You can't beat a bit of Bully – unless it's Hereford United and those Bulls have beaten us again. But was that always the case?
Photo: "Billy Bullseye TV Character Fun Toy" by ChuckleBuzz.com is licensed under CC BY 2.0

You can’t beat a bit of Bully – unless it’s Hereford United and those Bulls have beaten us again. But was that always the case? After all, all those red flashes of our home kit could be like a red rag to a, well, y’know. The short answer is “no”. It actually came as a bit of a shock to look back at how many times we ended up playing them over the years. And the idea that our friends from Edgar Street had it all their own way against us is total bullsh…

Who are Hereford United?

Sadly, this is more a case of who were Hereford United. Formed in 1924, the Bulls made their home at Edgar Street from the start and never budged. The club came to be after a merger between two local amateur teams called St Martins and RAOC (Rotherwas). The aim was to bring a higher standard of football to the town. But two others – Hereford City and Hereford Thistle – opted out of it.

After starting out in the Birmingham & District League, the Bulls became members of the Southern League for the 1939-40 season. The Second World War meant it was a bit of a false start at first. But, soon enough, they got into their stride; challenging for league titles throughout the 1950s. They scored their fair share of goals too. They couldn’t quite make it up to the summit, however.

Well, unless you count the North Western zone title in 1958-9. It landed them the overall title after beating Bedford Town, the South Eastern zone winners, in a playoff.

Anyway, let’s move on. The 1960s weren’t amazing to start with and the Bulls went down in 1964; relegated to Division One. The return was immediate, to be fair. And a few years later, the club finished second in the Southern League and joined the Football League. It came after the same season in which Ronnie Radford did a goal. We say “joined”. What we mean is “were elected into”.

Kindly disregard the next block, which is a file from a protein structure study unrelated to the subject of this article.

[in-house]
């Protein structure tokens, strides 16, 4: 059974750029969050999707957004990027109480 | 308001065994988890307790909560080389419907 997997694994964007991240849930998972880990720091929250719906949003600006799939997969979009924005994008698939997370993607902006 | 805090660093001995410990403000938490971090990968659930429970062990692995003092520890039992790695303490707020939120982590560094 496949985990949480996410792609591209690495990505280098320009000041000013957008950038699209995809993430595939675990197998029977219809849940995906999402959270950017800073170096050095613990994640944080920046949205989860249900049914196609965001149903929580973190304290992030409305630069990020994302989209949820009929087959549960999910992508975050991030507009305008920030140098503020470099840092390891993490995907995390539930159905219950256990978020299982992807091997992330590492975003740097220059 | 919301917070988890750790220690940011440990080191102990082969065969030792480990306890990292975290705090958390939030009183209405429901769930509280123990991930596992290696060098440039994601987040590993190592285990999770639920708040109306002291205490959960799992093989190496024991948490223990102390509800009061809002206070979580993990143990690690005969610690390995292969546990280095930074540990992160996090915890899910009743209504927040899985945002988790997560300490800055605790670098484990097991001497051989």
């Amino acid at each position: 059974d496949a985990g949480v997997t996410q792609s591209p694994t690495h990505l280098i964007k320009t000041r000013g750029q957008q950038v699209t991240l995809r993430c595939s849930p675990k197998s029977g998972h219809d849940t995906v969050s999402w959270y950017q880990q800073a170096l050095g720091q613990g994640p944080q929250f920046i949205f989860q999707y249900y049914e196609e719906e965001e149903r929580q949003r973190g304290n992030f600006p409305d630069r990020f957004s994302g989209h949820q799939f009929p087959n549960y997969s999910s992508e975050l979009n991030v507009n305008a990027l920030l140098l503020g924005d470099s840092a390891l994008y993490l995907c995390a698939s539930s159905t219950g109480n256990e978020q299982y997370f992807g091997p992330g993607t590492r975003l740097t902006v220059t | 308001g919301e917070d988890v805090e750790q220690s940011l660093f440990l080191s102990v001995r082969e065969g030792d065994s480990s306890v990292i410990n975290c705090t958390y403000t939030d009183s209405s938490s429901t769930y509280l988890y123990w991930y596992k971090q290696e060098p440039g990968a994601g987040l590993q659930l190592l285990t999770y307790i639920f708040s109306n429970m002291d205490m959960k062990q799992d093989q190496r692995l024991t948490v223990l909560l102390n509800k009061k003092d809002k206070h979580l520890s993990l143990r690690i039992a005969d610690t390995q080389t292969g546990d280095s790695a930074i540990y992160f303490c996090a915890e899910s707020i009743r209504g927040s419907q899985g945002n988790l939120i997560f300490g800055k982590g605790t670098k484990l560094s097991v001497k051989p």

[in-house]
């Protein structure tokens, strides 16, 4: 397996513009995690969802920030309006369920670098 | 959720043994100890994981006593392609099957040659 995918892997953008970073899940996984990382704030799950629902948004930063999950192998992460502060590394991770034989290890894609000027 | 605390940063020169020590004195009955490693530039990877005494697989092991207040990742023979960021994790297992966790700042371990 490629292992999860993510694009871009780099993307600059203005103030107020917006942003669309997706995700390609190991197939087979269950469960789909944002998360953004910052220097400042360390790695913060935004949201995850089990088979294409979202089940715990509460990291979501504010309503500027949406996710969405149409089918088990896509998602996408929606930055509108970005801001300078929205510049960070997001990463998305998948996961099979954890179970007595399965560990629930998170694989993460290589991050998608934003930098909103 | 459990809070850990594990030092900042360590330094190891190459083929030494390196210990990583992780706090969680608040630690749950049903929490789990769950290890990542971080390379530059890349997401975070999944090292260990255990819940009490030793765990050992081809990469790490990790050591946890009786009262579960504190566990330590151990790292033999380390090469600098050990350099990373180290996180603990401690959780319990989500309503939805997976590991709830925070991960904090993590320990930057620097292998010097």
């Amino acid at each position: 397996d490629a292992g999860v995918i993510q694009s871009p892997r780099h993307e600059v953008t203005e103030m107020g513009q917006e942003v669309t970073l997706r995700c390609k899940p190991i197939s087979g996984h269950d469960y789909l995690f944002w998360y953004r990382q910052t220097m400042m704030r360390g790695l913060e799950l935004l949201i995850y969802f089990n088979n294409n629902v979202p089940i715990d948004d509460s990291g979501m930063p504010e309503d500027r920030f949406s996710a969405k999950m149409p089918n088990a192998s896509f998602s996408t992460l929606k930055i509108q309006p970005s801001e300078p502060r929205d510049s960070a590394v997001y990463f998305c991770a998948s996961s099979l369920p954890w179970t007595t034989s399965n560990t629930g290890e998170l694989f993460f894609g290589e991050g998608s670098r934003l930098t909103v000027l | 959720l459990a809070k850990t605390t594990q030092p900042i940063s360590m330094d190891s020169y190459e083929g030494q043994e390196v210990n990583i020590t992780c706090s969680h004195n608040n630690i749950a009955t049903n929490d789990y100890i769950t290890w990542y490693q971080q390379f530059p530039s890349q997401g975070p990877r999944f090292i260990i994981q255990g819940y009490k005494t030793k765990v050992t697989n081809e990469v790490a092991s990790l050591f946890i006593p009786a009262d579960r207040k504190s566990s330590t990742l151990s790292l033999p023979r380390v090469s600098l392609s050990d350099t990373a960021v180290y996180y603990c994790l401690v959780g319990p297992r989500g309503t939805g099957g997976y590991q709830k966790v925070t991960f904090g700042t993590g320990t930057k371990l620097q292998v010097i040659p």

Can you imagine a competition where there was no automatic promotion and relegation? No, us neither.

Why do we know the Bulls?

The Bulls rose rapidly up the Football League; reaching Division Two within five seasons. The bubble burst and they returned straight back down to Division Four again. And it was how things stayed for the duration after that. Only twice between 1978 and 1996 were the Bulls able to finish in the top-half. That’s whether it’s Division Four or Division Three.

The 1995-6 season was one of those two; the Bulls ending up in sixth and nabbing a spot in the playoffs. It wasn’t to be as Darlington knocked them out at the semi-final stage. The reason for banging on about this particular campaign is not because we saw title success. It’s actually because it’s the season in which we first met the Bulls. And it was by virtue of the FA Cup First Round.

What is our record against them?

The draw took us to Edgar Street and it was no easy task. But we made a ruddy good go at it. On another day and with the rub of the green, we could’ve come back with a famous win to our name. Unfortunately, they battled to a 2-1 win and a place in the next round.

With Boro’ denied promotion at the end of the season and the Bulls looking strong in their own division, it didn’t seem as if we’d meet again any time soon. And then it all went badly wrong for them; from sixth in 1996 to 24th and relegation to the Conference in 1997.